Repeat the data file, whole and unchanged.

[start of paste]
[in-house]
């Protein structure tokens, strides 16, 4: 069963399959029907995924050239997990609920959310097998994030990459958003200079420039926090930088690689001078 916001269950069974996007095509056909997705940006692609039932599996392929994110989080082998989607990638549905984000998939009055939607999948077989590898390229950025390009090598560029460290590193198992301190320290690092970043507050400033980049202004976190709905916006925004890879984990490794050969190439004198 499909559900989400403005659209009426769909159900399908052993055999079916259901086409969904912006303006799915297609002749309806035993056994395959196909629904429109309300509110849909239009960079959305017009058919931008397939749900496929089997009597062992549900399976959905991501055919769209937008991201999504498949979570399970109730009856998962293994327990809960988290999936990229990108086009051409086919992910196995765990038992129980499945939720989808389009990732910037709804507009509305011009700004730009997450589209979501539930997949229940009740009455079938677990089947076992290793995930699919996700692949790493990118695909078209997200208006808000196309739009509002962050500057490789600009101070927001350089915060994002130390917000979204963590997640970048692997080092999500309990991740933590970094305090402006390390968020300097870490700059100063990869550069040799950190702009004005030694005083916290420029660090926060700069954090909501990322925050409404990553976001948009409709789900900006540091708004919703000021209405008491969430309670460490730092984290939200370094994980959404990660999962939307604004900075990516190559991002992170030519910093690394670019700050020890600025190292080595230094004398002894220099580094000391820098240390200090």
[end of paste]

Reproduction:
[in-house]
């Protein structure tokens, strides 16, 4: 069963399959029907995924050239997990609920959310097998994030990459958003200079420039926090930088690689001078 916001269950069974996007095509056909997705940006692609039932599996392929994110989080082998989607990638549905984000998939009055939607999948077989590898390229950025390009090598560029460290590193198992301190320290690092970043507050400033980049202004976190709905916006925004890879984990490794050969190439004198 499909559900989400403005659209009426769909159900399908052993055999079916259901086409969904912006303006799915297609002749309806035993056994395959196909629904429109309300509110849909239009960079959305017009058919931008397939749900496929089997009597062992549900399976959905991501055919769209937008991201999504498949979570399970109730009856998962293994327990809960988290999936990229990108086009051409086919992910196995765990038992129980499945939720989808389009990732910037709804507009509305011009700004730009997450589209979501539930997949229940009740009455079938677990089947076992290793995930699919996700692949790493990118695909078209997200208006808000196309739009509002962050500057490789600009101070927001350089915060994002130390917000979204963590997640970048692997080092999500309990991740933590970094305090402006390390968020300097870490700059100063990869550069040799950190702009004005030694005083916290420029660090926060700069954090909501990322925050409404990553976001948009409709789900900006540091708004919703000021209405008491969430309670460490730092984290939200370094994980959404990660999962939307604004900075990516190559991002992170030519910093690394670019700050020890600025190292080595230094004398002894220099580094000391820098240390200090």